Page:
SALEM — Oregon small-business owners are more optimistic about the future than they have been at any point since the pandemic began.
Nearly three-quarters of Oregon businesses expect they’ll be back to “normal” operations in six months or sooner, according to the latest tally of a weekly survey by the U.S. Census Bureau. That’s twice as many as last August.
A fifth of businesses say they have already returned to normal operations.
The data from the Census Bureau’s Small Business Pulse Survey is another indication that Oregon’s economy is well on the road to recovery from the COVID-19 recession.
Oregon businesses are now slightly more upbeat, according to the survey, than the national average. Oregon businesses owners had been a tad more pessimistic for most of the recession.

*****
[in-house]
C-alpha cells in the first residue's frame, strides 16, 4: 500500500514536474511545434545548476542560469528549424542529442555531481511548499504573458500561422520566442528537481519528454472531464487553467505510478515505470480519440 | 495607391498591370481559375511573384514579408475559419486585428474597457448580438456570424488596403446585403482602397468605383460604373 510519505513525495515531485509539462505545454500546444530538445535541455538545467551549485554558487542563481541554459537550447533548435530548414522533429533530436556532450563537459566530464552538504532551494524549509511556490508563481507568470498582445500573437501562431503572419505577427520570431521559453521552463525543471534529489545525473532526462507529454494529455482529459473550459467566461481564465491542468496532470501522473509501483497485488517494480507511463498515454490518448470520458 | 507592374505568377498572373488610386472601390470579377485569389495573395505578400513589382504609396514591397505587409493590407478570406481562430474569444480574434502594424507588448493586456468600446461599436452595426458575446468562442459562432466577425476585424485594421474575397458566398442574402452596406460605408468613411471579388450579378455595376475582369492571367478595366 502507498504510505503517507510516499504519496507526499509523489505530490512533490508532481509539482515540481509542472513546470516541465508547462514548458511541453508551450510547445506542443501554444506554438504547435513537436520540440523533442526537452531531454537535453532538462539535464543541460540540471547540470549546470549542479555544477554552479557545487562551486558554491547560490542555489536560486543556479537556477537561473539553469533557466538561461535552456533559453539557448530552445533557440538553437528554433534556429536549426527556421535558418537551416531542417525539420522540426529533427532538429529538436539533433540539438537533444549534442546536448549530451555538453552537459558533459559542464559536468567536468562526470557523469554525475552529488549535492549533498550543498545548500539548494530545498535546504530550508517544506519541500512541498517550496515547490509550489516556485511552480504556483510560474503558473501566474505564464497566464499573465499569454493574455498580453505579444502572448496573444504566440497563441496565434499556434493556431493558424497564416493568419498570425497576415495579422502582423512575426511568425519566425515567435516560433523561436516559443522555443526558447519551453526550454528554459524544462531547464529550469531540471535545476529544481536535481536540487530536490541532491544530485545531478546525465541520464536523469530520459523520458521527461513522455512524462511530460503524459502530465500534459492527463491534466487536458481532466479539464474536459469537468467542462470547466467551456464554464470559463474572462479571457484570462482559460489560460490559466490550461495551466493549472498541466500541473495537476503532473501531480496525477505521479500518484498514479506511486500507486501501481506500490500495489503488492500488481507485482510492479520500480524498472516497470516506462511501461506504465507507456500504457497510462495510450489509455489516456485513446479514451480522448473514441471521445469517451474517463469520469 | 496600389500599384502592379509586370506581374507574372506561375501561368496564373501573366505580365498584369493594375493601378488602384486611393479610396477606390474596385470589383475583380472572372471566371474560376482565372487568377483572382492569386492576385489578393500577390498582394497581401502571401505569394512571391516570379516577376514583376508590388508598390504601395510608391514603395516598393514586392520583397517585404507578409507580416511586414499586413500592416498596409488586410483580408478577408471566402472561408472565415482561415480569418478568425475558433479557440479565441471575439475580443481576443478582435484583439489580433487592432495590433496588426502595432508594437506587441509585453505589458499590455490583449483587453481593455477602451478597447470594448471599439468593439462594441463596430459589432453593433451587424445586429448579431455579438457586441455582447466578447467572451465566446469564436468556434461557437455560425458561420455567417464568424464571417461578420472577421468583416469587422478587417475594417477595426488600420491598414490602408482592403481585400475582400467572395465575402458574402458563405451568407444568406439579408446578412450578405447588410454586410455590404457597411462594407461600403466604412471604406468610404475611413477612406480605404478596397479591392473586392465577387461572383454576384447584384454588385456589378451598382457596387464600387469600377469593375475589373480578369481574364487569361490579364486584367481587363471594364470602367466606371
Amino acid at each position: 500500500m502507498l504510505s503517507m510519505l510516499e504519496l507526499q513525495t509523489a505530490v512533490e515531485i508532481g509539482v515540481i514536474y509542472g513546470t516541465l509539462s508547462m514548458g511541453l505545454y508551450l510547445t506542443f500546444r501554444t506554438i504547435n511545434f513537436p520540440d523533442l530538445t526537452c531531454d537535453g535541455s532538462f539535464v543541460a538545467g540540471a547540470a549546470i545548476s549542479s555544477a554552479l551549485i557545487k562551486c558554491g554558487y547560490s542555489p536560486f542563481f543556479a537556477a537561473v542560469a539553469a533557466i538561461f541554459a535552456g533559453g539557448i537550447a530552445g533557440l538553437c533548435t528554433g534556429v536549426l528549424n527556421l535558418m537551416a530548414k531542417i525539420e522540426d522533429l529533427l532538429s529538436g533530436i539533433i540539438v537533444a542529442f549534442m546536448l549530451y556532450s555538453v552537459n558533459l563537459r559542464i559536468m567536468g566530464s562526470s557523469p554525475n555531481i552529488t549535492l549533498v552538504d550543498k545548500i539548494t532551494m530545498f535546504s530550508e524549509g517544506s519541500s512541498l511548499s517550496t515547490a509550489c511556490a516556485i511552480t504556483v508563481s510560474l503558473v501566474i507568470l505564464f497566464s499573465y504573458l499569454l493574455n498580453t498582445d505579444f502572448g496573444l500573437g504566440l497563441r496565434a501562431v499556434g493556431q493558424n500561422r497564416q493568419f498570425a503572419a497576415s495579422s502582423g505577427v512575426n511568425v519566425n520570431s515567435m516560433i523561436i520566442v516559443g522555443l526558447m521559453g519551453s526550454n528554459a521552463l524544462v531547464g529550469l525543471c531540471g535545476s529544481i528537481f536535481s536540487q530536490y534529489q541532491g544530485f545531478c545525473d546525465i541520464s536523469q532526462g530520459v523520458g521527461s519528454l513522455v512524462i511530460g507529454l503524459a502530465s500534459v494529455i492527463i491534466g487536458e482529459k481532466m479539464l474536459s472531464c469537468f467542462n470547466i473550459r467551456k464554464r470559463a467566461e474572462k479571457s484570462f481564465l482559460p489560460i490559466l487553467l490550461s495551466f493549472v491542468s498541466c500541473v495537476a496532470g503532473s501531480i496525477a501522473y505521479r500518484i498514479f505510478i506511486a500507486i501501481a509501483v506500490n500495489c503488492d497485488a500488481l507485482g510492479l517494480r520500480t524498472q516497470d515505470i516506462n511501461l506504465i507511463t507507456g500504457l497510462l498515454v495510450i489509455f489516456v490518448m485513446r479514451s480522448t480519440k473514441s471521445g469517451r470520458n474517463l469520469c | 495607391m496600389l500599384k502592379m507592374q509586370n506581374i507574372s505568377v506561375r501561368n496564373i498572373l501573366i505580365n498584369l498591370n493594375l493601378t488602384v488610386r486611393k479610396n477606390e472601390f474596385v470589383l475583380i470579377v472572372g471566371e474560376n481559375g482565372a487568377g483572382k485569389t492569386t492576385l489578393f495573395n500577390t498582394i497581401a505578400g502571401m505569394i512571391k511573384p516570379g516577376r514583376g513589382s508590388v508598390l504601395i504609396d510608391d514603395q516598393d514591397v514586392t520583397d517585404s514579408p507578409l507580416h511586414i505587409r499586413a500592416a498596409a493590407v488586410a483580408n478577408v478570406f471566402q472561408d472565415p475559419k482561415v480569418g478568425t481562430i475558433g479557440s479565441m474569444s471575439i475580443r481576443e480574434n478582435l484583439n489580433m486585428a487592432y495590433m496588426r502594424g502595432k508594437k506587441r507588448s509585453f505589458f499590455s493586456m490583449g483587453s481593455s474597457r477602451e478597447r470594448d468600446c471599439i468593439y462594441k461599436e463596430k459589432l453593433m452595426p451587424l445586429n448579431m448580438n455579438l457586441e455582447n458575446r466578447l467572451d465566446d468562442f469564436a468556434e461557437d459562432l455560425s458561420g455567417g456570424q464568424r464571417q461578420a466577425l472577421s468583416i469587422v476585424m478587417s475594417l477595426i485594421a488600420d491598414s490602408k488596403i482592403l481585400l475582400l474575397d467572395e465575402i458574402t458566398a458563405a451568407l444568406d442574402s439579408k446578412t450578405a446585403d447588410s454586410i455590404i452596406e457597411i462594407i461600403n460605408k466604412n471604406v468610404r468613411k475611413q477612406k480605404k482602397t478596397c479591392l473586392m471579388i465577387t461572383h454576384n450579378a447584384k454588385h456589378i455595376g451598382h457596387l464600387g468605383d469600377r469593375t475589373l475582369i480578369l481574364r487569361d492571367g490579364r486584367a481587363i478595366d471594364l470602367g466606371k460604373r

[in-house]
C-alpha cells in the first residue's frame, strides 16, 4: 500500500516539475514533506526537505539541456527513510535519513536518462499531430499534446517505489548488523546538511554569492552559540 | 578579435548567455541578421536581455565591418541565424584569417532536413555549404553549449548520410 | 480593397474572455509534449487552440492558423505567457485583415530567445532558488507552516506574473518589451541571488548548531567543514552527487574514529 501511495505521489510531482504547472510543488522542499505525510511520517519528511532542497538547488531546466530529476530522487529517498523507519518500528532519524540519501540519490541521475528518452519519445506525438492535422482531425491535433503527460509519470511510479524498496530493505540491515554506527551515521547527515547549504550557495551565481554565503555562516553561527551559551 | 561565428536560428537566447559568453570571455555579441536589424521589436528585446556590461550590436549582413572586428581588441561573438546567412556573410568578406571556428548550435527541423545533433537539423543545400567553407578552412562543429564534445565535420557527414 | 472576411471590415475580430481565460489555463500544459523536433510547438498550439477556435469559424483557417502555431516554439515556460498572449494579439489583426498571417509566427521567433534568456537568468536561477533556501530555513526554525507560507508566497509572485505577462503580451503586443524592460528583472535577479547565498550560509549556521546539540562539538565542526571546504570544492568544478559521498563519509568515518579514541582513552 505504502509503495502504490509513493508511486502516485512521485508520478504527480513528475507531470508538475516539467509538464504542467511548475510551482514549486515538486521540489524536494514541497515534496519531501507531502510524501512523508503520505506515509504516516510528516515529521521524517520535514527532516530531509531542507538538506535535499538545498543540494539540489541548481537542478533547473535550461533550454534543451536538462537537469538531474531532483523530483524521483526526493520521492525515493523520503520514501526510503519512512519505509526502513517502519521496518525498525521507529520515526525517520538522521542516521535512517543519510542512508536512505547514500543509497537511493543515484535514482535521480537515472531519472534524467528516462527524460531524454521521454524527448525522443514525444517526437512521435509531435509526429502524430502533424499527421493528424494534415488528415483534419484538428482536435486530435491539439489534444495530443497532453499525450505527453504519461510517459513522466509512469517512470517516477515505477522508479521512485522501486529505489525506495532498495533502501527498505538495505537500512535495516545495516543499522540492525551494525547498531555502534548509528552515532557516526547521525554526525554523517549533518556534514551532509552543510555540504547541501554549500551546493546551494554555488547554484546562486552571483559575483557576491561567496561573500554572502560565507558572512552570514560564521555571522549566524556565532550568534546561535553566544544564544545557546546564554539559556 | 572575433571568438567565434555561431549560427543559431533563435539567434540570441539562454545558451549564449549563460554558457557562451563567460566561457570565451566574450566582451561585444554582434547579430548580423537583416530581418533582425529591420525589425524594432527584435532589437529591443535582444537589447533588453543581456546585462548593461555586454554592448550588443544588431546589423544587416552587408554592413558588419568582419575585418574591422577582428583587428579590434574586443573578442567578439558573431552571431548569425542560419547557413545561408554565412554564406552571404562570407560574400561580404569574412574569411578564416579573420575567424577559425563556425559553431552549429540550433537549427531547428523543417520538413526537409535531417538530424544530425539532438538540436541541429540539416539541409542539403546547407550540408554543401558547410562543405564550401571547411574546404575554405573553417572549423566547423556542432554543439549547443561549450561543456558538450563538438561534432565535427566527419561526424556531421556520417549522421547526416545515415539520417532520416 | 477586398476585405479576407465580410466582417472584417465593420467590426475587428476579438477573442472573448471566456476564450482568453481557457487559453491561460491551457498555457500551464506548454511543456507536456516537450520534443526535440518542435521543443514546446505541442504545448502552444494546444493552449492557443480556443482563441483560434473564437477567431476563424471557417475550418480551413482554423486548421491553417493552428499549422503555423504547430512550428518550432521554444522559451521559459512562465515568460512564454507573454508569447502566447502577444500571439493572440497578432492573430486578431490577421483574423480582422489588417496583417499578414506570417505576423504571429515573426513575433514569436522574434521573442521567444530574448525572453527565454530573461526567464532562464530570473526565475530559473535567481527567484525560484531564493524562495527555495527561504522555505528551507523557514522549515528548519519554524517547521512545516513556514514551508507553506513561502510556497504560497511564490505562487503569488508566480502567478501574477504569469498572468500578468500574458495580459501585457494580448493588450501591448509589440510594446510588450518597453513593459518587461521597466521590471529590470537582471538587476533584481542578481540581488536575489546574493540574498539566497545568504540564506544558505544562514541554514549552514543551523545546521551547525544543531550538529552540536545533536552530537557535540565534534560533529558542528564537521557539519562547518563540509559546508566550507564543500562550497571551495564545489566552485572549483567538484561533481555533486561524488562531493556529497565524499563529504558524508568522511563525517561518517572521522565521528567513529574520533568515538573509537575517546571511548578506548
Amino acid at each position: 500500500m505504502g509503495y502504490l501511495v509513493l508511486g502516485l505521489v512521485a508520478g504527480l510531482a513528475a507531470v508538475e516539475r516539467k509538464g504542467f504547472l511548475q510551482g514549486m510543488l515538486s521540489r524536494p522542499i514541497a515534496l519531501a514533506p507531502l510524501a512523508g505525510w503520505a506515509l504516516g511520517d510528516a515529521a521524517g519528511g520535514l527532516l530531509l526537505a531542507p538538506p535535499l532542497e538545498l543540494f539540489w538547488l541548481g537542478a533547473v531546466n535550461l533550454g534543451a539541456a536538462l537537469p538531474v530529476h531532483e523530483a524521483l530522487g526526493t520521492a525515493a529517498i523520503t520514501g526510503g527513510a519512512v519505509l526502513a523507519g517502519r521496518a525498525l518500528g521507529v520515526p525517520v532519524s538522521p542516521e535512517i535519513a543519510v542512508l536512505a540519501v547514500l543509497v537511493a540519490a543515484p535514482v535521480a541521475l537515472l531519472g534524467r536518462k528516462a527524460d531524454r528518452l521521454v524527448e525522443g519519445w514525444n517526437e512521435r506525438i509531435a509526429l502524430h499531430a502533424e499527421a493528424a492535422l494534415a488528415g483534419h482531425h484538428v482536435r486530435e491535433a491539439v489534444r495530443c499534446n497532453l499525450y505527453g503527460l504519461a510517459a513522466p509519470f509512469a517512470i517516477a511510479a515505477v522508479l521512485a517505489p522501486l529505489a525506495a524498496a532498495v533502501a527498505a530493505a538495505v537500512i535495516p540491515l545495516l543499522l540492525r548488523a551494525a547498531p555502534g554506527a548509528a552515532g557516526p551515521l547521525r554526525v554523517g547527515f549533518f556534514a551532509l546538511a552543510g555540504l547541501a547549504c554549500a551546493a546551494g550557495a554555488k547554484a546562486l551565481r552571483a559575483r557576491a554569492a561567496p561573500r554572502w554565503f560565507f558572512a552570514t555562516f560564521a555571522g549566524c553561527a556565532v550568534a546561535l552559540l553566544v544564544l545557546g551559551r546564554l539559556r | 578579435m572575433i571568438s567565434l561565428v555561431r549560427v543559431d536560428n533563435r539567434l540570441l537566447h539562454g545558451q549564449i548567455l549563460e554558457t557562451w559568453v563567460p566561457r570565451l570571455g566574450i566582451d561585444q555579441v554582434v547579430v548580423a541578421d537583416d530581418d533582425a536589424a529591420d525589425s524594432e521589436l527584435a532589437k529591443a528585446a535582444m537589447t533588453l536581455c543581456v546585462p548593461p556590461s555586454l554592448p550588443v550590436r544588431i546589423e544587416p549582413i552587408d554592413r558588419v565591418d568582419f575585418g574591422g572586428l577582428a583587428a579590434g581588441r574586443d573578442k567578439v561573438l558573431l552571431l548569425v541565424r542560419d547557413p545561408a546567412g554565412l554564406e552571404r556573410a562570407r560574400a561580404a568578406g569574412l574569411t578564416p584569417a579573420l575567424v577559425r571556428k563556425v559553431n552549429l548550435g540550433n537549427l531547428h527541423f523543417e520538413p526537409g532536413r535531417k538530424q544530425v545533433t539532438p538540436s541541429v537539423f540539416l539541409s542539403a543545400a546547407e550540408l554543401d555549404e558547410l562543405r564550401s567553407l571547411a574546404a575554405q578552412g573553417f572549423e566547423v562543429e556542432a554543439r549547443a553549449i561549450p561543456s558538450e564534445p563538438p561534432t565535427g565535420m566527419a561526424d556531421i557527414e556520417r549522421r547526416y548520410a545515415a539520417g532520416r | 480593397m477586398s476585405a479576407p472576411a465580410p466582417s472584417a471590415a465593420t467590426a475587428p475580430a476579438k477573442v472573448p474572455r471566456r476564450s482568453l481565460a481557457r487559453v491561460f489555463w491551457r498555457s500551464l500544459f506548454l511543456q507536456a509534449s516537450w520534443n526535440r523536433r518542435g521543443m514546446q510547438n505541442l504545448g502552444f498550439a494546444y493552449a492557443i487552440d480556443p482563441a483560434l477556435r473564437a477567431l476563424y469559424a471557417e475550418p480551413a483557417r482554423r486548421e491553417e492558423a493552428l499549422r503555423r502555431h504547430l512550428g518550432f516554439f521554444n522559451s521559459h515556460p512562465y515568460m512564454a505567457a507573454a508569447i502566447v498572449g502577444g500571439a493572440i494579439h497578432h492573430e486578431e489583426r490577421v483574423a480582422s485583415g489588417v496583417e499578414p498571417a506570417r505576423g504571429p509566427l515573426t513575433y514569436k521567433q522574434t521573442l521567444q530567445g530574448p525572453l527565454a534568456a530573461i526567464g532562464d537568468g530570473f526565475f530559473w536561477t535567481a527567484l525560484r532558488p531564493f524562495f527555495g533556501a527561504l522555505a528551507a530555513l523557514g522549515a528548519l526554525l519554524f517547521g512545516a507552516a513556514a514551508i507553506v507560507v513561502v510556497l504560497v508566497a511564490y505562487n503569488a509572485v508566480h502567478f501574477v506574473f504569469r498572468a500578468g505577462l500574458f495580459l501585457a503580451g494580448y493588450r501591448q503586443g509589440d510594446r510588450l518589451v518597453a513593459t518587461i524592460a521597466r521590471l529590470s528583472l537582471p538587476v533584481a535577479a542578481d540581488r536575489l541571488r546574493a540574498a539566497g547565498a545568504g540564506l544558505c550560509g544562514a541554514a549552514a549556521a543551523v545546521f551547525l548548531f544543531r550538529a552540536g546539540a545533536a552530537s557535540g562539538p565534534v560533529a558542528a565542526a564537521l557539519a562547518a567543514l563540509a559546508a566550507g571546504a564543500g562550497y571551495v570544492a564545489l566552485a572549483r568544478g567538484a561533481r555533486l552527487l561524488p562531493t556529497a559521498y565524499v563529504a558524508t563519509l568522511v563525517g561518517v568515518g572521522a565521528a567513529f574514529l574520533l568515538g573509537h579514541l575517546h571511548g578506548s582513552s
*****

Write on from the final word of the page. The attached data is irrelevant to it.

Pandemic shutdowns were especially rough on small businesses, which can’t afford the reserves that large corporations sometimes accumulate. The pandemic wiped out scores of popular Oregon restaurants and bars, along with popular attractions like ice rinks and bowling alleys.
But federal aid in the form of grants, loans and stimulus payments kept many other firms afloat. Relatively few businesses failed, according to state data. And bankruptcies actually fell last year.
With vaccines proliferating and the virus fading, Oregon formally reopened June 30. Most restrictions are gone, so businesses can now operate as they did before the pandemic.
The damage from a tumultuous 15 months won’t disappear immediately, though, and COVID-19 will continue to take a toll on businesses so long as consumers remain wary of the disease. But businesses’ rising optimism underscores that the steepest, deepest downturn in Oregon history wasn’t nearly as bad as economists feared.